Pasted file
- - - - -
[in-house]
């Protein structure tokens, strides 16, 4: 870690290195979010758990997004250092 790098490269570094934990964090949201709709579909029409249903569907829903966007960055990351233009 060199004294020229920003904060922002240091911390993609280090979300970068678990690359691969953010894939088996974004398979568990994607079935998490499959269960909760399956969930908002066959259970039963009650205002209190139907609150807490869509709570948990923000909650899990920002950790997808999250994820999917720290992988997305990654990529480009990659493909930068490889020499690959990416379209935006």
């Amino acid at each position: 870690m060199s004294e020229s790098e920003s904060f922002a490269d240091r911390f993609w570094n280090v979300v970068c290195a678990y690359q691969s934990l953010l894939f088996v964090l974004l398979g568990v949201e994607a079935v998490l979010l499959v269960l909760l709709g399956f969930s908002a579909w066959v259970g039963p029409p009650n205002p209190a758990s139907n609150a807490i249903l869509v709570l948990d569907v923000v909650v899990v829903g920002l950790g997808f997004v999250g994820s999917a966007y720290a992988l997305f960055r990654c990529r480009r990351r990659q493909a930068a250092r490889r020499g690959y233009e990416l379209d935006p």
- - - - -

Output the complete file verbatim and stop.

[in-house]
């Protein structure tokens, strides 16, 4: 870690290195979010758990997004250092 790098490269570094934990964090949201709709579909029409249903569907829903966007960055990351233009 060199004294020229920003904060922002240091911390993609280090979300970068678990690359691969953010894939088996974004398979568990994607079935998490499959269960909760399956969930908002066959259970039963009650205002209190139907609150807490869509709570948990923000909650899990920002950790997808999250994820999917720290992988997305990654990529480009990659493909930068490889020499690959990416379209935006």
């Amino acid at each position: 870690m060199s004294e020229s790098e920003s904060f922002a490269d240091r911390f993609w570094n280090v979300v970068c290195a678990y690359q691969s934990l953010l894939f088996v964090l974004l398979g568990v949201e994607a079935v998490l979010l499959v269960l909760l709709g399956f969930s908002a579909w066959v259970g039963p029409p009650n205002p209190a758990s139907n609150a807490i249903l869509v709570l948990d569907v923000v909650v899990v829903g920002l950790g997808f997004v999250g994820s999917a966007y720290a992988l997305f960055r990654c990529r480009r990351r990659q493909a930068a250092r490889r020499g690959y233009e990416l379209d935006p």